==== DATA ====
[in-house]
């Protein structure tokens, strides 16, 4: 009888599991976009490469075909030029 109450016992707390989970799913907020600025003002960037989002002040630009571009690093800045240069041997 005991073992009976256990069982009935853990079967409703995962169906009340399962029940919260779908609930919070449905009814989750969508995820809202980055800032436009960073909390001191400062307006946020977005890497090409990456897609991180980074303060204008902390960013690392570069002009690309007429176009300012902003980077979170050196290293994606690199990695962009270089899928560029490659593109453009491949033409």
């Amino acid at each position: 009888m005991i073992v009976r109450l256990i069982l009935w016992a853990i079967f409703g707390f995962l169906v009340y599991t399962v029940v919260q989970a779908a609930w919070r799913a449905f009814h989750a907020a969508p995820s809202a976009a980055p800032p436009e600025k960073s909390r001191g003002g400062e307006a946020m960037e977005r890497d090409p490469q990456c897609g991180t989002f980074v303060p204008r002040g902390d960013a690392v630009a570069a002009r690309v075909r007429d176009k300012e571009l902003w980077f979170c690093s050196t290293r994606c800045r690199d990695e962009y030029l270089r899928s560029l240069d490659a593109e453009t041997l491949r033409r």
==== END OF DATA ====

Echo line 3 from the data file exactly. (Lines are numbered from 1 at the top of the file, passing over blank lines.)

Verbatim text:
């Amino acid at each position: 009888m005991i073992v009976r109450l256990i069982l009935w016992a853990i079967f409703g707390f995962l169906v009340y599991t399962v029940v919260q989970a779908a609930w919070r799913a449905f009814h989750a907020a969508p995820s809202a976009a980055p800032p436009e600025k960073s909390r001191g003002g400062e307006a946020m960037e977005r890497d090409p490469q990456c897609g991180t989002f980074v303060p204008r002040g902390d960013a690392v630009a570069a002009r690309v075909r007429d176009k300012e571009l902003w980077f979170c690093s050196t290293r994606c800045r690199d990695e962009y030029l270089r899928s560029l240069d490659a593109e453009t041997l491949r033409r």